Bachelor Honours Degree - Academic Policy | UniSC | University of the Sunshine Coast, Queensland, Australia

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Bachelor Honours Degree - Academic Policy

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Approval authority
Academic Board
Responsible Executive member
Deputy Vice-Chancellor (Academic)
Designated officer
Director, Centre for Support and Advancement of Learning and Teaching
First approved
23 February 2010
Last amended
23 February 2016
Review date
2 February 2021
Related documents
Linked documents
Related legislation / standards
  • Higher Education Support Act 2003 (Cth)
  • Australian Qualifications Framework

1. Purpose of policy

This policy sets out the structure and requirements of undergraduate programs leading to the award of a bachelor honours degree by the University.

2. Policy scope and application

2.1 This policy applies to all staff and decision-making bodies involved in the development, approval and delivery of programs leading to the award of a bachelor honours degree.

2.2 This policy also applies to undergraduate students enrolling in a program leading to the award of a bachelor honours degree.

3. Definitions

Please refer to the University’s Glossary of Terms for policies and procedures. Terms and definitions identified below are specific to this policy and are critical to its effectiveness:

Honours Coordinator means a member of academic staff who administers an Honours program or programs.

Honours Supervisor means a member of academic staff who supervises an honours student’s research.

4. Aims of bachelor honours degrees

4.1 Bachelor honours degrees qualify undergraduate students who apply a body of knowledge in a specific context to undertake professional work and serves as a pathway for research and further learning.

4.2 Bachelor honours degrees may:

(a) provide an undergraduate pathway to a higher degree by research,

(b) provide an advantaged pathway to professional employment in highly competitive graduate positions, and/or

(c) meet professional accreditation requirements

4.3 Honours program structures serve the particular needs of disciplinary and/or professional training.

5. Types of bachelor honours degrees

Three types of bachelor honours degrees may be offered at the University:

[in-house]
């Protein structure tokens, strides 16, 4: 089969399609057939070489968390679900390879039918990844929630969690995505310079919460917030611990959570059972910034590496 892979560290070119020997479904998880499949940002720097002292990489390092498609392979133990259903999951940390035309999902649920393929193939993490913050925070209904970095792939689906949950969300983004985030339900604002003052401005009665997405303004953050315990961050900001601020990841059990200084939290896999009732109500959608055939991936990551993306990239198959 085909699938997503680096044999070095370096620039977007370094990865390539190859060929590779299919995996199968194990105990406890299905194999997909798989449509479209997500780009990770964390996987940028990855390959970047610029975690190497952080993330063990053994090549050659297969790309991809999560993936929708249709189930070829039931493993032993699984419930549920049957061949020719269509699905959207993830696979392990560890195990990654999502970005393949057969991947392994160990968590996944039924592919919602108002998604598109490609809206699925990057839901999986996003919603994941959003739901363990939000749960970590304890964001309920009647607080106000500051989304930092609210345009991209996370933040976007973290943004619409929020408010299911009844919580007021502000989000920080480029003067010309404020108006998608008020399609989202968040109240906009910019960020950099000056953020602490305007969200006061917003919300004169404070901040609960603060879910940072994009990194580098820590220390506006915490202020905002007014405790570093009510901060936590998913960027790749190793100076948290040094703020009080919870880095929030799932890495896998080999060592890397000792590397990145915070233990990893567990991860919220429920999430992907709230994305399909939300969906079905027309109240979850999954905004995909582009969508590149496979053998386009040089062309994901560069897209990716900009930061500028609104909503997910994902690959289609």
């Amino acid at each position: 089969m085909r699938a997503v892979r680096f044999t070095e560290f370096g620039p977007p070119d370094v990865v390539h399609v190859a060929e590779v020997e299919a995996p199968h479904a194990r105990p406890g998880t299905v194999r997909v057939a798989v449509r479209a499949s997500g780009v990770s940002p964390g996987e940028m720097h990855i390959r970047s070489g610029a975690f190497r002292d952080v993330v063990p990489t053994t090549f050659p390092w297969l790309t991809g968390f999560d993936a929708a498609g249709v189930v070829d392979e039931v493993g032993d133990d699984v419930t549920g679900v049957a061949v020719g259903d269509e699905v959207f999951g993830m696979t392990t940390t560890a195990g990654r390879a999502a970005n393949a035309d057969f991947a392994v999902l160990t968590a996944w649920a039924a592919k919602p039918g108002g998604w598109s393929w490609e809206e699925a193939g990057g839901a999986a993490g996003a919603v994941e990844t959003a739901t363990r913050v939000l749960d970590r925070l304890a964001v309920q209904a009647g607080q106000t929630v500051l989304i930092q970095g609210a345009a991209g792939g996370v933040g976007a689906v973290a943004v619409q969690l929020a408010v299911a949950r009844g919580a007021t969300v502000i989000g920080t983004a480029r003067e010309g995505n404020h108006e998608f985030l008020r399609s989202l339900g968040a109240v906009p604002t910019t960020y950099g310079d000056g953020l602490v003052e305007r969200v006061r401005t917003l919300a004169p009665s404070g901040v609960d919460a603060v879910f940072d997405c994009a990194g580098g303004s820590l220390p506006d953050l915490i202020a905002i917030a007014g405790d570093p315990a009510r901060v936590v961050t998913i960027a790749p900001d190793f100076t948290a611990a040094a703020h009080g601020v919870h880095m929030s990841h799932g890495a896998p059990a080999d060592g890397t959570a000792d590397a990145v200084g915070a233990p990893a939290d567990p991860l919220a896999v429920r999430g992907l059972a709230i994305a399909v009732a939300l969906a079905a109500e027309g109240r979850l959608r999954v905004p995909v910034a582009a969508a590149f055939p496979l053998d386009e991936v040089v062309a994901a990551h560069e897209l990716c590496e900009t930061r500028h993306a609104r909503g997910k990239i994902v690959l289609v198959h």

• End-on Honours – a program of 96 units of AQF Level 8 studies, usually taken as one year full-time (or part-time equivalent) following the completion of a three year bachelor degree.
  • Embedded Honours (Differentiated Pathway) – 96 units of AQF Level 8 studies, taken as a specified plan within a bachelor program of four (or more) years (totalling at least 384 units).
  • Embedded Honours (Four Year) – a bachelor program of four (or more) years (at least 384 units) that meets the AQF Level 8 qualification requirements across the whole of the program.

6. Structure of programs

6.1 The structure and content of bachelor honours degrees aligns with the Knowledge, Skills, Application of Knowledge and Skills and Volume of Learning as described in the Australian Qualifications Framework (AQF) – AQF Level 8.

6.2 Programs are structured to include:

(a) Advanced disciplinary knowledge: This includes disciplinary study in which the level of learning expected of bachelor honours students is greater than that of students completing an ordinary bachelor degree. It may or may not involve coursework units.

(b) Research training: This may include research methodology, theory development and material about research practice, as well as practice in the formulation of research proposals, in research techniques, and in research ethics. There is a consistent theme of a capacity to engage in higher-level discipline problem-solving (relative to the level of an ordinary bachelor degree).

(c) A substantial independent research thesis/project of at least 24 units: A project for which students take significant autonomy for planning and conducting research, leading to an extended piece of work, usually presented in the form of a thesis or dissertation, research paper and literature review, manuscript and associated documentation, project, or creative work and exegesis.

6.3 The specifications of these components and their assessment will be in keeping with the conventions and standards of scholarship in the relevant discipline.

6.4 Standards established by professional bodies for the accreditation of bachelor honours degrees may result in these programs being non-compliant with procedures. In these cases, the justifications for non-compliance are required to be provided as part of the documentation for accreditation of these programs by the University.

7. Honours results classification

7.1 Bachelor honours degrees may be awarded with Honours Class I, Honours Class IIA, Honours Class IIB, or Honours Class III. Some disciplines may identify a preference for an unclassified Honours, in lieu of Honours Class III.

7.2 At the time of accreditation, the program information must identify which courses will be used for calculation of the honours classification, and the weightings for each of those courses.

Table 7.3 - Standard percentage ranges for honours classification of different types of honours programs

Standard percentage ranges for Honours classifications

End-on Honours program

Embedded Honours (Differentiated Pathway)

Embedded Honours (Four Year)

80% - 100%

Honours Class I

Honours Class I

Honours Class I

70% - 79%

Honours Class IIA

Honours Class IIA

Honours Class IIA

60% - 69%

Honours Class IIB

Honours Class IIB

Honours Class IIB

50% - 59%

Honours Class III

Honours Class III

Honours, unclassified

Less than 49.5%

Honours degree not awarded

Honours degree not awarded

Honours degree not awarded